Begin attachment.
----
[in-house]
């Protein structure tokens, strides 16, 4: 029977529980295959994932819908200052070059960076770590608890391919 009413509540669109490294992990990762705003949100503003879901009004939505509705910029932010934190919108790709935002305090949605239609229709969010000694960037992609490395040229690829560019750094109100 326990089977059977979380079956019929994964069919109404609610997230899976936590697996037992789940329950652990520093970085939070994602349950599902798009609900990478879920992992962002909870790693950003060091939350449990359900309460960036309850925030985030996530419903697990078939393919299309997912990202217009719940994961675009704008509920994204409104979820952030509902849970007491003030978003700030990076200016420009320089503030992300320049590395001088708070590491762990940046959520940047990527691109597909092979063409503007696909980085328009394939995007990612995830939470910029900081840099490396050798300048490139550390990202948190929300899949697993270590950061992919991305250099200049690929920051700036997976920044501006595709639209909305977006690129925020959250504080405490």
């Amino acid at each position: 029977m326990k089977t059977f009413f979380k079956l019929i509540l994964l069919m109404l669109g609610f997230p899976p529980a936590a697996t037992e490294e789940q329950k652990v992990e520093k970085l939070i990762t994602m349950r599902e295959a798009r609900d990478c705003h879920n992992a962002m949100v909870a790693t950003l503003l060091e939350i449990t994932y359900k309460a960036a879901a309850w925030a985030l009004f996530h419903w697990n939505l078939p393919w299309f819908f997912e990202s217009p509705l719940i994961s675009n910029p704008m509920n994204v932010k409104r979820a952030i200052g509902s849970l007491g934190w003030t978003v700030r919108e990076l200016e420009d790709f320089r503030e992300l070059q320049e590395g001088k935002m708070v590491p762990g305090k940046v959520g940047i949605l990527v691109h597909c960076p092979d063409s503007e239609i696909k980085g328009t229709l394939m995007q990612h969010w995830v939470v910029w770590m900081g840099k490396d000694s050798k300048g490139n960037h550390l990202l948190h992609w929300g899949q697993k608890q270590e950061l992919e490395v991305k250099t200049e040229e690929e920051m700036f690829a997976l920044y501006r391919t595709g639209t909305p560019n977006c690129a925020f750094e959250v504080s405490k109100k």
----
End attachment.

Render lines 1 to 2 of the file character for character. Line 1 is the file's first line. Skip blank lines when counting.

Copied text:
[in-house]
């Protein structure tokens, strides 16, 4: 029977529980295959994932819908200052070059960076770590608890391919 009413509540669109490294992990990762705003949100503003879901009004939505509705910029932010934190919108790709935002305090949605239609229709969010000694960037992609490395040229690829560019750094109100 326990089977059977979380079956019929994964069919109404609610997230899976936590697996037992789940329950652990520093970085939070994602349950599902798009609900990478879920992992962002909870790693950003060091939350449990359900309460960036309850925030985030996530419903697990078939393919299309997912990202217009719940994961675009704008509920994204409104979820952030509902849970007491003030978003700030990076200016420009320089503030992300320049590395001088708070590491762990940046959520940047990527691109597909092979063409503007696909980085328009394939995007990612995830939470910029900081840099490396050798300048490139550390990202948190929300899949697993270590950061992919991305250099200049690929920051700036997976920044501006595709639209909305977006690129925020959250504080405490």